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Bread a flop? It's toast...

Wednesday, January 13, 2010

I'm writing on breadmaking in a future post and have been baking earnestly with varying results. Some loaves have been wonderful and others have not been quite so successful. It's disappointing when something doesn't work but in this instance, I've managed to cook away the failure.

As you can see from the picture on the right, this loaf was a bit too dense and slightly gummy ­­– I put it down to the baking pan being too small as well as my adding too much water to the dough. I also think the portion of wholewheat flour that I had in it was past its prime and so was a little "sluggish".

When bread gets stale, you make French toast. There's no waste and it's a nice way to use up what's left of the loaf. Well, it works just as well with homemade bread that didn't quite rise to the occasion. Somehow, the closed crumb works to the toast's advantage. It's not limp and there are crunchy bits in the thick crust.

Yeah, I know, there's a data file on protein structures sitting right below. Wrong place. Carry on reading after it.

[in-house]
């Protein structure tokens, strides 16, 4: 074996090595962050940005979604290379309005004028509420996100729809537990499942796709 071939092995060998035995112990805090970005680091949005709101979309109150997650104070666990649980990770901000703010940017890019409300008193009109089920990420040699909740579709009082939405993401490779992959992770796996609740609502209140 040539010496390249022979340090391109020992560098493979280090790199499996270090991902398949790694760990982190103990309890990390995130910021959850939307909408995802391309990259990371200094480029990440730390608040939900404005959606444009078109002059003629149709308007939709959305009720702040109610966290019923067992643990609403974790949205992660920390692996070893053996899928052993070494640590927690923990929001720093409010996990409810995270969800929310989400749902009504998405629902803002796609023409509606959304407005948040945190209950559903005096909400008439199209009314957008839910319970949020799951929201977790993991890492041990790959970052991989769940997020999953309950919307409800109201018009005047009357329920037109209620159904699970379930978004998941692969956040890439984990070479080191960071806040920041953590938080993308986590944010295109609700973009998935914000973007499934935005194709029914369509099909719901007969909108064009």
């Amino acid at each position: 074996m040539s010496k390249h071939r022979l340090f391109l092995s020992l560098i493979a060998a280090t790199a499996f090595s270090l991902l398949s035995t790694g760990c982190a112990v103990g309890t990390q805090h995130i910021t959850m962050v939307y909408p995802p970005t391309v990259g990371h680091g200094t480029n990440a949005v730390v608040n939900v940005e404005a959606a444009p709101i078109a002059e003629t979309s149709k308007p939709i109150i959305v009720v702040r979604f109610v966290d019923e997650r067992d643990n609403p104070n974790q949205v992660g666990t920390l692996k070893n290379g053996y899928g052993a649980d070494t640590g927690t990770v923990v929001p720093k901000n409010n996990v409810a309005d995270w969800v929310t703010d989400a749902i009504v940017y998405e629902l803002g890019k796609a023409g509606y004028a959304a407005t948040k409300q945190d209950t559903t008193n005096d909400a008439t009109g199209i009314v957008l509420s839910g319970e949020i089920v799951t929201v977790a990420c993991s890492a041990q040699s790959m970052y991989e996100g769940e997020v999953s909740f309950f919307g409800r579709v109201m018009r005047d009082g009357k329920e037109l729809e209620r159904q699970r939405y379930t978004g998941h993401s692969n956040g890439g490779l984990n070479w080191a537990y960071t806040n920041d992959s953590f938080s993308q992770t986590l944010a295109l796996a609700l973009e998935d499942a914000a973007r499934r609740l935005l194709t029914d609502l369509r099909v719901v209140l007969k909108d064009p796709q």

I wouldn't suggest you deliberately sabotage your bread dough and ruin it just so you can make French toast, but if this happens to you, at least there's something to do with the bread other than feed it to the birds.

After publishing this post, I took another look at the main picture and noticed that the two pieces of French toast look like a broken heart that's been put back together. This is just me being philosophical, but that seems to be a metaphor for this dish ­­– harmony after heartbreak over an unsuccessful union! Awww... (yes, I know, that can be an expression of endearment or a groan!)

French Toast with Cinnamon Sugar 
Makes 4-5 slices
2 medium eggs
¼ cup milk
¼ teaspoon vanilla extract
Pinch of salt
Bread, sliced 1cm thick
¾ cup brown sugar*
¾ teaspoon cinnamon*

Combine brown sugar and cinnamon on a large platter. Beat eggs, milk, vanilla and salt to combine. Heat a little butter in a large skillet over medium heat. Dunk bread slices into the egg mixture until well soaked, let excess drip off, then fry in the skillet till brown, about 2 minutes on each side. Do this in batches and repeat until all the egg is used up. Immediately dredge hot toast straight out of the frying pan with the cinnamon sugar (the sugar will melt slightly and caramelise). Serve warm.

* Unless you like a thick coating of cinnamon sugar on your toast, this amount may be more than you need.

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